Doug Belshaw: [00:42:02] I’ve remembered what I was going to say. That’s really interesting. John, If you can find any links to tick in the show notes, that would be fantastic. Um, what I was going to say is that we, you know, it’s, it took us a while to understand what a co-op was and what we were trying to do, yet we just assumed that the members joining our co-op understood what a co-op was, even though we’d had to grapple with us and figure things out. Like we didn’t offer really any training or anything like that. And we ourselves have done training since they’ve left. And so I think I think there’s lots for us to learn from from the experience.

Laura Hilliger: [00:42:36] I’m really. What? I’m interested in this. Yeah, I’m segwaying.

Doug Belshaw: [00:42:41] You are? Segwaying.

Laura Hilliger: [00:42:42] Well, I’m trying. I’m interested in John. If you can find a link to that framework, I’d love to, to see what that’s about, because I think there is something about being part of a cooperative and seeing it from a collective perspective. So, you know, the example you gave about vandalising cars rather than, you know, being afraid of the police, that’s a very individualist perspective. I will be harmed or I will get in trouble versus I don’t want to hurt somebody else’s car. That’s like a more collective sort of way of thinking. And I think that that that kind of collective viewpoint, um, has been coming up more and more for me in terms of understanding some of the problems in our world and thinking that if we were going to solve them, we need a lot more people thinking from a collective perspective rather than an individualistic one. And I think that, you know, I think that that collective mindset is something that would help with climate change, for example, but also specifically because we’ve been saying we’re going to talk about the IP on the vaccine for two episodes at least. You know, in thinking about whether or not there should be IP on the vaccine, I think that that collective you know, that collective view is really important here. And I’m curious to know whether the framework that you mentioned can help guide that conversation, whether the levels if you can tie that to IP on the vaccine or if you have any thoughts there.

John Evans: [00:44:13] I can try to. So the so the, um, the, the framework. So the framework has a fifth level, right. Which is, which is the post-postmodern or which is he’s called it postmodern because the framework is from the 90s. Right. But it’s like, um, um, but a better name is meta systematic. So, so instead of, instead of just, just applying your system to everything, which is kind of what, um, which is kind of the same activity whether you’re a corporation or you’re some sort of Marxist revolutionary group, which is you have one system and you see the world in, in, in that way everywhere, right? Whereas with the meta systematic perspective, you have an array of sort of systems and in your sort of toolbox and then depending on the context, you pick up the right system for that, for that situation. So with the on the vaccine, I think the, um, the, the question would be what system are we going to pick up in order to sort of regulate this? Right. Because the the the patent system is meant to encourage investment and innovation. Right? It’s basically saying you can you can have a monopoly on something, but you have to release how you made it to the world and they can license that idea from you. Um, and that’s supposed to incentivise people to invent and do things. Whereas if you think with the vaccine, the incentive system is already there in that the governments would already pay lots and lots of money for it to exist. So maybe you don’t need to do that. And maybe the, the incentive once it’s been produced is different from what you need to distribute it globally everywhere. So I suppose that’s the the systematic part is, is once you have is reflecting on your your system and asking is it the right one of all the ones available rather than just learning a system and applying it. So that is that that, I think, is how it would work. And Doug has posted something there. Cool.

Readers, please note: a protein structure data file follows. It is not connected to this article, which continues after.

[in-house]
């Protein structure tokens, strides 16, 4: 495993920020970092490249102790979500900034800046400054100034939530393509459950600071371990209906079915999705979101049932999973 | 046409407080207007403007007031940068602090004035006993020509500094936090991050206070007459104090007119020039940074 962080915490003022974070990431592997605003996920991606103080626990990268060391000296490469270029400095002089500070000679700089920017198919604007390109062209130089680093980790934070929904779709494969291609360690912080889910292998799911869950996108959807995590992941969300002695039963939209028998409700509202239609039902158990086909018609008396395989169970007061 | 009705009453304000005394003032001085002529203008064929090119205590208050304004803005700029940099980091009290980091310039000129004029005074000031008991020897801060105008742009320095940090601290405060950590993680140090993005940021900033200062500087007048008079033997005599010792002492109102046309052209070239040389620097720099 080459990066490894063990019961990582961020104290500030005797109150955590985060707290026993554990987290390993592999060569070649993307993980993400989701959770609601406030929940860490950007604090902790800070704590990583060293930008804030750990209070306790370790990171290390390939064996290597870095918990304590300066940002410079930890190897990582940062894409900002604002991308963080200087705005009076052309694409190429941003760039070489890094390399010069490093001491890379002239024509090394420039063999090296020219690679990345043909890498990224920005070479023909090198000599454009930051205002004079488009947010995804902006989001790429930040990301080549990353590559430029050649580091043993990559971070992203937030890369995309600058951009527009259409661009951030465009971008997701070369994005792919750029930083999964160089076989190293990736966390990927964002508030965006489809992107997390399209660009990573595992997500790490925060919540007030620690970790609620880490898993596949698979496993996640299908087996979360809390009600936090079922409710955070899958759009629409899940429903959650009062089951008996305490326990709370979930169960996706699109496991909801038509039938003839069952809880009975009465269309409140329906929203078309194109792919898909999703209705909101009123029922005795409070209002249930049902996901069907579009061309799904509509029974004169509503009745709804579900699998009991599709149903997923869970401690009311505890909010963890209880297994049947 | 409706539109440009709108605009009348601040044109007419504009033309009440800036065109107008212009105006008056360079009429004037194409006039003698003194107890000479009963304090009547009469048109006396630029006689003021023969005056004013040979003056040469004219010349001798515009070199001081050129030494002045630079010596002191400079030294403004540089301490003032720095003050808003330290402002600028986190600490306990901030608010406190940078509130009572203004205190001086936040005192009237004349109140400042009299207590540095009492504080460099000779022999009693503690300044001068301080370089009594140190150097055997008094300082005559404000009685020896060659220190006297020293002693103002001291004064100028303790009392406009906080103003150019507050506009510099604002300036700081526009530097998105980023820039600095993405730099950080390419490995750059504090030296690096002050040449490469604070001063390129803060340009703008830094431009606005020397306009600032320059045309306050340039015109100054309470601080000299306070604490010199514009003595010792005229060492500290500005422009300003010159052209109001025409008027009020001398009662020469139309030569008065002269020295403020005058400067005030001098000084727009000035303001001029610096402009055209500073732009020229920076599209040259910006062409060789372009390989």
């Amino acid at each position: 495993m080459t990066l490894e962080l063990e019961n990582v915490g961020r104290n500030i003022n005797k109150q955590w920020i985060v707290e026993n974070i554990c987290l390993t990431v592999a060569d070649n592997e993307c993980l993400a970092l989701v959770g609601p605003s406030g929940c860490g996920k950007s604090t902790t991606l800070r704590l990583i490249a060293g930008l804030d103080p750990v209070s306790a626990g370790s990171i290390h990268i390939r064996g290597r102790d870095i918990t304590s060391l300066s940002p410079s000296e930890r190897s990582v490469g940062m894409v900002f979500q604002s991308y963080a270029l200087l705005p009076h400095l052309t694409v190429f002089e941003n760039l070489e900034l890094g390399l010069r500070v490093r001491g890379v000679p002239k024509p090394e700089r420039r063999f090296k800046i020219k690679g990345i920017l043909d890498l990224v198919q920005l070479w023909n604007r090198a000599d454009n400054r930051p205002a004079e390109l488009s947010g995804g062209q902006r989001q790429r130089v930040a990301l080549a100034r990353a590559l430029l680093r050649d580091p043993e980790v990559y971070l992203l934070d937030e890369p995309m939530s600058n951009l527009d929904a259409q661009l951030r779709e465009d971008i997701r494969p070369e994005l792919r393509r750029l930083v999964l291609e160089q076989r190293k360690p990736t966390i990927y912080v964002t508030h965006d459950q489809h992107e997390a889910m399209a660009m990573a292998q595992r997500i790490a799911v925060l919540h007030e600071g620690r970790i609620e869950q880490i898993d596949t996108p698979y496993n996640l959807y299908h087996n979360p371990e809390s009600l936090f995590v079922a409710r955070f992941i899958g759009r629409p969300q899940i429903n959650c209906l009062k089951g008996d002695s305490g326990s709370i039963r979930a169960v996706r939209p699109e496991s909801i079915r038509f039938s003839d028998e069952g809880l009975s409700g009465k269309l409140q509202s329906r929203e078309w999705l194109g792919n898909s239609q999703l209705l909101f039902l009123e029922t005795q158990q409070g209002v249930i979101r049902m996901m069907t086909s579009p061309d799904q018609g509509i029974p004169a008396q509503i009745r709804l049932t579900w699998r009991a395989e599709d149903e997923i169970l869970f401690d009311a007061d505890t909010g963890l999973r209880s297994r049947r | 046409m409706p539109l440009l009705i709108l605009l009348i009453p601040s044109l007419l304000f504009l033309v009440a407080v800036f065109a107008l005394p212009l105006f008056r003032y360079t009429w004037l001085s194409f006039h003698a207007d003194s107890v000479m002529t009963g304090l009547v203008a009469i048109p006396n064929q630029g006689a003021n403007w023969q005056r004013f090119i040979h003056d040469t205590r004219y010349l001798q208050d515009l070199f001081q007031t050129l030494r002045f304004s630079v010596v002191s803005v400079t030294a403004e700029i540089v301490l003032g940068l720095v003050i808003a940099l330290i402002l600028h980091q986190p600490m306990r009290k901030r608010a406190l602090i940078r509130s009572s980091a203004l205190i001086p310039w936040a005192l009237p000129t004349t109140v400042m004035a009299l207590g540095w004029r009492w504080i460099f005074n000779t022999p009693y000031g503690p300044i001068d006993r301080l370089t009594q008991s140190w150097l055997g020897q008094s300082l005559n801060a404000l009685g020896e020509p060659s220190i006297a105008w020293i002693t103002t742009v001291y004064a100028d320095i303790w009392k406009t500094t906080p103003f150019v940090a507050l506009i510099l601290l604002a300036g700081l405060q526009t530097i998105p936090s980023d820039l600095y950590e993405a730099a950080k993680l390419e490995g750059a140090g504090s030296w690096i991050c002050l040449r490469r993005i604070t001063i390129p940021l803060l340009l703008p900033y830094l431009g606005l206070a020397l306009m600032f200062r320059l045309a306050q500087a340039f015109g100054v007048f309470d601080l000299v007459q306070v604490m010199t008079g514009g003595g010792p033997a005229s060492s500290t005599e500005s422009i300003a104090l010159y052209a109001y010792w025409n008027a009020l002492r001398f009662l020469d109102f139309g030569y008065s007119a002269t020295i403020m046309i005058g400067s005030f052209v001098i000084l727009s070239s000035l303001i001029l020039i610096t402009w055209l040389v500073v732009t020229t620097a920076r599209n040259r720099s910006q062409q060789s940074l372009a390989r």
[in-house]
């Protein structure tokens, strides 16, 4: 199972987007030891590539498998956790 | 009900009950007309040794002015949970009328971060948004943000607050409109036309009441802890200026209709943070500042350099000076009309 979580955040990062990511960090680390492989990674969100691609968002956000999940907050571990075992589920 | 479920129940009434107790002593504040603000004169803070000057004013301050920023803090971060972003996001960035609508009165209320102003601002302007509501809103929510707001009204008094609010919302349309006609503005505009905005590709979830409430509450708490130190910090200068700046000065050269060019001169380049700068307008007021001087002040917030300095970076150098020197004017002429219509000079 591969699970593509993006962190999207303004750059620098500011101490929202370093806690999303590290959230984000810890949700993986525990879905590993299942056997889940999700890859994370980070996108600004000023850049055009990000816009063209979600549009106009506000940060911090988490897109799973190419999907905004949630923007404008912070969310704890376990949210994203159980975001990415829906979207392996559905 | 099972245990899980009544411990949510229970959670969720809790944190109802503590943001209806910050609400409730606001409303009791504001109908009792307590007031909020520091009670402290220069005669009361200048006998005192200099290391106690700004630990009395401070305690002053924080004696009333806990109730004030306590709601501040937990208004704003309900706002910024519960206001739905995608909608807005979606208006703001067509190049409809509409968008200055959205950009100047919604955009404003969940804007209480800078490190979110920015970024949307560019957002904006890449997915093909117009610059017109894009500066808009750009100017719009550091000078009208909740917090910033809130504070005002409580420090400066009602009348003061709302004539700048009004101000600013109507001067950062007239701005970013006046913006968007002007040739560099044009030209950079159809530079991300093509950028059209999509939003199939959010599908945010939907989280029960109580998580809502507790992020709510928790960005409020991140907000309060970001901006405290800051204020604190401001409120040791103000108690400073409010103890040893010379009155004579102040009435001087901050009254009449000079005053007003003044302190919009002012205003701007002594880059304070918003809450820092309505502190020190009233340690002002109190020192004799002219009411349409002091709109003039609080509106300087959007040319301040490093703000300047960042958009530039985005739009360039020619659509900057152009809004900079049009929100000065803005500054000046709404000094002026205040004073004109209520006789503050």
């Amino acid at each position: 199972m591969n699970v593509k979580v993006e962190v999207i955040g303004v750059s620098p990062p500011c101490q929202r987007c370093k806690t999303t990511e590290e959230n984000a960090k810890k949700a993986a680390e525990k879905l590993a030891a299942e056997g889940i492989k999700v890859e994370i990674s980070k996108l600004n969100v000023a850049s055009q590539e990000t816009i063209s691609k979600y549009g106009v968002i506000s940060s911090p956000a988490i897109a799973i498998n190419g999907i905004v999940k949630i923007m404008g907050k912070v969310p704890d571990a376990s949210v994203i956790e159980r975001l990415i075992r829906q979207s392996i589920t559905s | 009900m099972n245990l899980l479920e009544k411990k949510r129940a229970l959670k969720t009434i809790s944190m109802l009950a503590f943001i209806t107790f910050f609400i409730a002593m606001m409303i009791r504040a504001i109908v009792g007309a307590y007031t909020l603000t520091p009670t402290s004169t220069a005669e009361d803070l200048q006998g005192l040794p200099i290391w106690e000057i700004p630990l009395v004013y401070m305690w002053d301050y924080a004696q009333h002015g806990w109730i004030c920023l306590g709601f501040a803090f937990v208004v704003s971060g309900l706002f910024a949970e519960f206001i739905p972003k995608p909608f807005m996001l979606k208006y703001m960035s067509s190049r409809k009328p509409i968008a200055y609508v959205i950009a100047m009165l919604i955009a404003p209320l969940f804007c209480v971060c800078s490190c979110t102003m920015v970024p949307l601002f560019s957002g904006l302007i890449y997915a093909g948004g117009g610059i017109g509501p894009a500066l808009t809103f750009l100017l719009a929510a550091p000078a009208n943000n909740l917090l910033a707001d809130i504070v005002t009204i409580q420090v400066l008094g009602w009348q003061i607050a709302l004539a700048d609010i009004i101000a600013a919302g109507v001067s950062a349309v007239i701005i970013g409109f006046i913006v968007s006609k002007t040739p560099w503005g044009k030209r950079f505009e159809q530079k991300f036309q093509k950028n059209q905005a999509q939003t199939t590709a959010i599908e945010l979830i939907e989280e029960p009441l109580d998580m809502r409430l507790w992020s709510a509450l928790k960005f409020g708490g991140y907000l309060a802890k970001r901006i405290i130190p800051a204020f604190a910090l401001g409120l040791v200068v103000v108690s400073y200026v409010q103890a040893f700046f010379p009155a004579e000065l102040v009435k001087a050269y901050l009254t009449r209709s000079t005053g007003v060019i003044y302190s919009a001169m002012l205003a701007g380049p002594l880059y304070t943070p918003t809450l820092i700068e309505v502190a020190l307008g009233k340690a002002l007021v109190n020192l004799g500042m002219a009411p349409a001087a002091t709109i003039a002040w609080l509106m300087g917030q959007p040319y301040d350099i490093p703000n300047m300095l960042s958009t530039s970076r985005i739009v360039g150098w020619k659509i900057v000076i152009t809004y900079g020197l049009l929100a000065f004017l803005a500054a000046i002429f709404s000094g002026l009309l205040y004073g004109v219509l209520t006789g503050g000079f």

Doug Belshaw: [00:46:18] No. Well, I was just I was stuck on something in the show notes because I think we all, as humans, have a tendency to go, Oh, that sounds a bit like the thing that I’ve been thinking about or whatever, but there’s this thing called the structure of observed learning outcomes or the solo taxonomy. So this is to do with, I guess, pedagogical theory which goes through pre pre structural understanding unit, structural, multi structural relational. But then the bit that you’ve just been talking about sounded a bit like extended abstract in the sense that you understand the world in a metaphorical way and also you, you distance yourself from the ideas like they’re not so bounded up as part of your, your own rationality. But.

John Evans: [00:47:02] Yes. Yeah.